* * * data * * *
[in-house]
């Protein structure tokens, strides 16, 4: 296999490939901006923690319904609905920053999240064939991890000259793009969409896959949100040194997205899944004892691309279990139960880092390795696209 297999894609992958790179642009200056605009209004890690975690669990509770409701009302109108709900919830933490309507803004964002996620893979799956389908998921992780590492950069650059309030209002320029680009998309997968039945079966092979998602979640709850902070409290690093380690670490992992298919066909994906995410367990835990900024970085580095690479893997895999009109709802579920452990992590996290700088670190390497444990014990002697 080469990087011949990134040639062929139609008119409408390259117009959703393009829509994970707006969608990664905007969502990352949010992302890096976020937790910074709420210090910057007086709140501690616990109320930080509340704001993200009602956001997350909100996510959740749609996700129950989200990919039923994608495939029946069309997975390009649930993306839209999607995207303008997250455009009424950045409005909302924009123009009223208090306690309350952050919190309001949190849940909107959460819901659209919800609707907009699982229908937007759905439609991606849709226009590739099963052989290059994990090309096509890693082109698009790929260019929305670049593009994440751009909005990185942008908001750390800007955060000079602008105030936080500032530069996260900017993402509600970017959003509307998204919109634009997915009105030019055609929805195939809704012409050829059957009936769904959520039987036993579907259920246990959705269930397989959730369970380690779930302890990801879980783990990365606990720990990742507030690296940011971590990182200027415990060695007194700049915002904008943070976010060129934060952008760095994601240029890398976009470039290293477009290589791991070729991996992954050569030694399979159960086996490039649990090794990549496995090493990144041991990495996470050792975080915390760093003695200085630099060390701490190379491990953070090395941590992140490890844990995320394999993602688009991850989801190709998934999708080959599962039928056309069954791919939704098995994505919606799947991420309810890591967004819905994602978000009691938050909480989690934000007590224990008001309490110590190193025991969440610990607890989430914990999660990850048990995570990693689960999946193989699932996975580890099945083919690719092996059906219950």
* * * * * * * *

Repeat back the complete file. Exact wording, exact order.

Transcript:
[in-house]
């Protein structure tokens, strides 16, 4: 296999490939901006923690319904609905920053999240064939991890000259793009969409896959949100040194997205899944004892691309279990139960880092390795696209 297999894609992958790179642009200056605009209004890690975690669990509770409701009302109108709900919830933490309507803004964002996620893979799956389908998921992780590492950069650059309030209002320029680009998309997968039945079966092979998602979640709850902070409290690093380690670490992992298919066909994906995410367990835990900024970085580095690479893997895999009109709802579920452990992590996290700088670190390497444990014990002697 080469990087011949990134040639062929139609008119409408390259117009959703393009829509994970707006969608990664905007969502990352949010992302890096976020937790910074709420210090910057007086709140501690616990109320930080509340704001993200009602956001997350909100996510959740749609996700129950989200990919039923994608495939029946069309997975390009649930993306839209999607995207303008997250455009009424950045409005909302924009123009009223208090306690309350952050919190309001949190849940909107959460819901659209919800609707907009699982229908937007759905439609991606849709226009590739099963052989290059994990090309096509890693082109698009790929260019929305670049593009994440751009909005990185942008908001750390800007955060000079602008105030936080500032530069996260900017993402509600970017959003509307998204919109634009997915009105030019055609929805195939809704012409050829059957009936769904959520039987036993579907259920246990959705269930397989959730369970380690779930302890990801879980783990990365606990720990990742507030690296940011971590990182200027415990060695007194700049915002904008943070976010060129934060952008760095994601240029890398976009470039290293477009290589791991070729991996992954050569030694399979159960086996490039649990090794990549496995090493990144041991990495996470050792975080915390760093003695200085630099060390701490190379491990953070090395941590992140490890844990995320394999993602688009991850989801190709998934999708080959599962039928056309069954791919939704098995994505919606799947991420309810890591967004819905994602978000009691938050909480989690934000007590224990008001309490110590190193025991969440610990607890989430914990999660990850048990995570990693689960999946193989699932996975580890099945083919690719092996059906219950």